Change must be in the air–and we’re not just talking the seasons. While summer is indeed coming to a close–so too are the tenures of several fashion glossy editors. From T‘s Sally Singer, to Teen Vogue‘s Eva Chen, the editorial world has recently been rocked with several big-name shake-ups at a number of major titles. Read more →
We were all caught off guard by this week’s announcement that Sally Singer would be leaving T, the magazine she left Vogue to helm just two years ago. Her ousting is rumored to be due to a decrease in ad pages, particularly from luxury brands, even though we really loved the hyper-real messy/sexy/edgy vibe she Read more →
Nothing like a little pre-fashion month editor shakeup to stir things up. This afternoon WWD is reporting that Sally Singer, who’s helmed T: The New York Times’ Style Magazine for a little less than two years, is out as the editor. WWD got its hands on a note that Jill Abramson, the EIC of the Read more →
Glamour may have gotten Victoria Beckham to guest edit its September issue, but it got someone even bigger for an upcoming one: The President of the United States. We’ll admit that when we heard the women’s glossy had snagged an interview with an Obama, we were surprised to learn it wasn’t Michelle. The POTUS met Read more →
It’s safe to say the magazine industry has had some ups and downs this year, as we reported yesterday, with more downs than publishers like Conde Nast and Hearst would probably like. Today, WWD took a closer look at what specifically may have contributed to those ups and downs for glossies like Vogue and Allure, Read more →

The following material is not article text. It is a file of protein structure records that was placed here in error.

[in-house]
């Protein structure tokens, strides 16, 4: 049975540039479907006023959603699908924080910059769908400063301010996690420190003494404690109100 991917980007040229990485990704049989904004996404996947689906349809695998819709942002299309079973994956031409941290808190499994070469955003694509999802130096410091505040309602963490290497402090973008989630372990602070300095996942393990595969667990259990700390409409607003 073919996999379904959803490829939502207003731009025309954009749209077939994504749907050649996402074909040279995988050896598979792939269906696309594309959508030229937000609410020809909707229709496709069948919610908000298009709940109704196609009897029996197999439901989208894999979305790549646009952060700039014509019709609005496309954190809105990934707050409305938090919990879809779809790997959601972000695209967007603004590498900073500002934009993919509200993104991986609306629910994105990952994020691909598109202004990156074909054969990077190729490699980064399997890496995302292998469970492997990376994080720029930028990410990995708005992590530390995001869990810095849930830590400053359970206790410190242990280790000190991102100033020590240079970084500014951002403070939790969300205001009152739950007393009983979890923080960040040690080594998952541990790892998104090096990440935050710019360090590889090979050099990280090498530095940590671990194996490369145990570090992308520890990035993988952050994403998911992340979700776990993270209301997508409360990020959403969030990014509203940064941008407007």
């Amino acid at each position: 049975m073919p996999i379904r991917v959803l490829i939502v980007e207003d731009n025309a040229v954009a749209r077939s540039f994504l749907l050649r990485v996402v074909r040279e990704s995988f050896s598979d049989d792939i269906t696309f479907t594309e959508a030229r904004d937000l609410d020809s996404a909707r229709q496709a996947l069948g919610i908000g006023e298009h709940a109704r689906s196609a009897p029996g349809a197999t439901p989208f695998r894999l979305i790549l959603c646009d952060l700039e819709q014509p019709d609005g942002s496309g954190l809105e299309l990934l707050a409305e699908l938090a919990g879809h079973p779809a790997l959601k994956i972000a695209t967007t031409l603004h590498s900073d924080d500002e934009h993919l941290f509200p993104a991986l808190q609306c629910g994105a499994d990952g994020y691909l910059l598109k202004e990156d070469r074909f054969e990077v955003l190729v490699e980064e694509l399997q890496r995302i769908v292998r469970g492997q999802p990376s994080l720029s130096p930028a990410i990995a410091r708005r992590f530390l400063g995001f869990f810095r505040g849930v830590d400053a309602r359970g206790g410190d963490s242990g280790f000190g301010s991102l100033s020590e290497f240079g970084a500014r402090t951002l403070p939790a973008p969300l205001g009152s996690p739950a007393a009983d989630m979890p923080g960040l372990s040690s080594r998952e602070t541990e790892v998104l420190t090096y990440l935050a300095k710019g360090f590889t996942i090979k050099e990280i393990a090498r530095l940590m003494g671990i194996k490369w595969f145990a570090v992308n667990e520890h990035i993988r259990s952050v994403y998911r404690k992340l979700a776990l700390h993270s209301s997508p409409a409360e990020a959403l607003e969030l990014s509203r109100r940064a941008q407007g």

While print publishing’s had a tough time in the states and in many parts of the world over the past few years, the magazine industry in China is apparently booming. As we already know, China has become a huge market for luxury fashion, but not everyone is just buying the clothes. According to a piece in the Times this past weekend, young Chinese women are spending huge chunks of their incomes on Chinese versions of Western fashion glossies such as Vogue, Harper’s Bazaar, Elle, etc. They’re obsessed. And Western publishing houses like Hearst are making bank.
Fashion labels are putting even more money into advertising in China than in the states and these glossies practically have more ad pages than they know what to do with. Both Cosmopolitan and Elle have to publish twice monthly over there because one would be too thick to print and Vogue added four extra issues per year. So, is this it? Is China the antidote to print’s decline here in the west?
The thing is, these publishers’ ability to make money has little to do with their publications’ quality or popularity.
In a world where models are getting their limbs cut off left-right-and-center, and magazines are using photoshop to frankenstein their celeb covers, it’s no secret that a lot of retouching goes on these days. All you need to do is open any magazine–or look at any beauty ad–for proof. But how much retouching actually gets Read more →
The sometimes-drug-addled but always-entertaining Cat Marnell has left her position at xoJane as its Beauty and Health Editor. The news comes after several months of will-she-or-won’t-she, when Marnell was put on disability, and then strongly encouraged to go to rehab. Upon her return from treatment, Marnell wrote this post, titled “I’M BACK; I’M HAPPY; I’M NOT QUITTING MY JOB OR ANYTHING ELSE,” and many of her readers and friends (including Jane Pratt) had hopes that she would get clean. Sadly, that didn’t happen.